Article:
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Microsites.bournemouth.ac.uk

Project Title
My Birthplace: a computerised decision making tool to support women, their partners and midwives to make a decision about place of birth Project Summary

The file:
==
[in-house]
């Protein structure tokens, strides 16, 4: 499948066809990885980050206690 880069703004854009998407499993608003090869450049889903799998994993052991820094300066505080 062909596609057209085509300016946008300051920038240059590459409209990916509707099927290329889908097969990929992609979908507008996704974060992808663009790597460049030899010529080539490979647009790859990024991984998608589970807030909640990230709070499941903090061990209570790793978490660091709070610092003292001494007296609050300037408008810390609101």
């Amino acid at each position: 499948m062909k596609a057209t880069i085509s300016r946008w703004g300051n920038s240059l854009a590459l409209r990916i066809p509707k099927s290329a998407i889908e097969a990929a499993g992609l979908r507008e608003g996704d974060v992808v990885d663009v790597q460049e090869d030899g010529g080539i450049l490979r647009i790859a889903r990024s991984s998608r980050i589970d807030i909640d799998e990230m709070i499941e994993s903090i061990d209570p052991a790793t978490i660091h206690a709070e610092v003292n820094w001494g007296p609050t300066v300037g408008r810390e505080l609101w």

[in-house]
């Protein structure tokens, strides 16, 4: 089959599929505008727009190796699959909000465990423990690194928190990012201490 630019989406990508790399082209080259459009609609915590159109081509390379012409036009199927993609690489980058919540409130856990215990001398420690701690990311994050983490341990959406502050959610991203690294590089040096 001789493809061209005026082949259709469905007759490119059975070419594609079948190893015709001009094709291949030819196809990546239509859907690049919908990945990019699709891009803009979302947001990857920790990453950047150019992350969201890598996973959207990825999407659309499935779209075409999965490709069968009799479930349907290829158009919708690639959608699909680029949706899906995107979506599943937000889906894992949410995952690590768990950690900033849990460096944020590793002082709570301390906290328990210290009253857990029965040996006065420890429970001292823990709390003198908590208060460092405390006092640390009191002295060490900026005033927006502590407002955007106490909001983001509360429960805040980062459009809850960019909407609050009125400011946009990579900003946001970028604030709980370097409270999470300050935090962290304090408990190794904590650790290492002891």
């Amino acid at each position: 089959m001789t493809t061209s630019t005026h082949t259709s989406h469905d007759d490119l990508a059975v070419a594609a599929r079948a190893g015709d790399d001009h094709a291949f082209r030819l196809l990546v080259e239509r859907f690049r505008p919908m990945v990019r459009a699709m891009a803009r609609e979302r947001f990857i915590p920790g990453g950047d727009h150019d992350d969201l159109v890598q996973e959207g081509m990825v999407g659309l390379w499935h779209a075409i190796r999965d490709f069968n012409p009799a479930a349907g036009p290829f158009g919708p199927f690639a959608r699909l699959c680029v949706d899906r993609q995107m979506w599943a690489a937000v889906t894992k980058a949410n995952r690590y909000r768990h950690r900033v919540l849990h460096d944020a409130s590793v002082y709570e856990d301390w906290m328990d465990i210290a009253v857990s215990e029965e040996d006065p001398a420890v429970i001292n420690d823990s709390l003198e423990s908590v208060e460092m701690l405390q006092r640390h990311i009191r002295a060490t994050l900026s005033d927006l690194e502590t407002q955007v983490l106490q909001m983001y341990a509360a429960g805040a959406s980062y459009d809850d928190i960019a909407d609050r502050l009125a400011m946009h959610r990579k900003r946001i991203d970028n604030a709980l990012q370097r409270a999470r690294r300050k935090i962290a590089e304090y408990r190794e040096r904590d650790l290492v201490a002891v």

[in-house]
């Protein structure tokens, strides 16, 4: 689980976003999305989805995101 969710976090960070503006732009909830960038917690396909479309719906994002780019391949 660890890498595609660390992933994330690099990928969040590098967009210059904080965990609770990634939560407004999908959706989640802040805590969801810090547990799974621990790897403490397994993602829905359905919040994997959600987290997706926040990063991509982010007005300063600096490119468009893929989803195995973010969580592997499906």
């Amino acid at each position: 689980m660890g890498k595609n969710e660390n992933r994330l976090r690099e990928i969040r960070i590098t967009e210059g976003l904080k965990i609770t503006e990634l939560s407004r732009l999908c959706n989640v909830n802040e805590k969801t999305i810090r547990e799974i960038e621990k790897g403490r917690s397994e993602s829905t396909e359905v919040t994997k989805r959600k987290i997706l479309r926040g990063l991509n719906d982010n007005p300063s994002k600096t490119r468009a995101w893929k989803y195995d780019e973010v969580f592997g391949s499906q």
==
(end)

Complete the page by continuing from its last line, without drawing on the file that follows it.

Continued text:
Government policy promotes choice regarding place of birth, but inconsistent information makes it a decision difficult for many women (1). This innovative project will utilise a bespoke Smartphone or tablet application (app) to improve the decision making process for women and their partners. The results will have local and international consequences: better outcomes for women and cost savings in Portsmouth, and a tool that can be adapted for use in other countries to facilitate choice about place of birth. Less than half of all women giving birth in England do so 'normally' i.e. without surgical intervention, induction, epidural or general anaesthetic (2). Rates of epidurals in childbirth have escalated (3) and caesarean sections now account for a quarter of all births (5). Intervention in childbirth is associated with an increased risk of mortality and long term morbidity (3,5). Recent research shows that women who plan to give birth at home or in a midwife-led unit have substantially less intervention and are more likely to have a ‘normal birth’ (1). However, inconsistencies in the quality of information provided and inequity in access to this information (particularly among less socially advantaged groups) means that not all women have a choice regarding place of birth (1). Local data from Portsmouth Hospitals NHS Trust (PHT) suggest that lack of information regarding choice is resulting in low risk women giving birth in the consultant unit, thus increasing their risk of intervention. The proposed project will evaluate the impact of a simple computer programme that will support shared decision making for prospective parents and midwives, through decision analysis software. The programme will combine national and local data on interventions, outcomes and preferences with respect to place of birth. PHT has secured funding from the Health Foundation for the initial development of this Smartphone or tablet application (app), which is being developed by a private company. Application of the tool will enable standardised and evidence based information about outcomes in the birth settings to be offered to women and their partners, and facilitate greater involvement in the decision making process with their midwives. The effectiveness and acceptability of the tool will be the focus of the PhD studentship. The PhD project will be a randomised controlled trial comparing two groups of women; those for whom the decision making process involves using the app and those who make the decision without the app. Two midwives from each community based clinical team (14 teams), covering 3 distinct geographical areas will be trained to use the tool. They will use the tool with a random sample of 250 women and their partners from 20 weeks of pregnancy. Women randomised to the intervention group will be given information about the tool and will be given the option to use it at home and then complete the exercise with their midwife in an antenatal clinic. After a discussion about their birth place choice with the midwife, the final decision will be documented at 36 weeks of pregnancy in their maternity notes. The control group of 250 women will receive standard care. The primary outcome will be the woman's chosen place of birth (i.e. the decision) at 36 weeks. Secondary outcomes will include: place where labour starts, place of birth, and acceptability of the app from both women’s and midwives’ perspectives. The impact that the app has on intervention rates, such as caesarean section rates, will also be measured but detecting a statistically significant difference will be outside the scope of the PhD studentship (since it would require a very large sample size involving a number of hospitals). Routinely collected data will be used to assess choice, place of birth and interventions. The acceptability of the tool will be assessed through the use of focus groups and questionnaires. This timely project stems from an identified clinical need in the NHS and addresses a priority area for PHT (6). In addition, Queen Alexandra Hospital in Portsmouth has made significant efforts to reduce its caesarean section rate, which at one time was higher than average (2,6). Their commitment to reducing intervention makes this an appropriate site to test the impact of the app. - A valid and reliable tool to facilitate consistent, evidence based information regarding place of birth. - Increased choice for women and their partners regarding place of birth. Increasing choice regarding place of birth meets the needs of PHT and responds to the recommendations of the recent national study on place of birth that highlighted the need for health care providers to improve the information offered to women and their partners and to facilitate choice regarding place of birth (1). - Increase in the number of out of hospital births. Previous studies have shown a lower rate of intervention among out of hospital births (1). Reducing unnecessary intervention will improve outcomes for women and result in cost savings for the NHS. - The findings will underpin UK recommendations regarding intrapartum care (e.g. NICE guideline 55) and will have international relevance for countries with high intervention rates. - A series of peer-reviewed publications in high impact journals - e.g. BMC Pregnancy and Childbirth (IF 2.8) References: (1) Hollowell J. (on behalf of the Birthplace in England Collaborative Group) Birthplace in England research programme. Final report part 1. NIHR Service Delivery and Organisation Programme. 2011. (2) Birthchoice UK www.birthchoiceuk.com/ (3) Walsh D. Pain and epidural use in normal childbirth. Evidence Based Midwifery. 2009 7(3): 89-93. (4) NHS Statistics. NHS Maternity Statistics, England: 2010-2011. The Information Centre. 2011. (5) Anim-Somuah M, et al. Epidural versus non-epidural or no analgesia in labour. Cochrane Database of Systematic Reviews 2011, Issue 12. (6) Walton G. Nurturing Maternity Service Development. Portsmouth Hospitals NHS Trust 2011. Academic Impact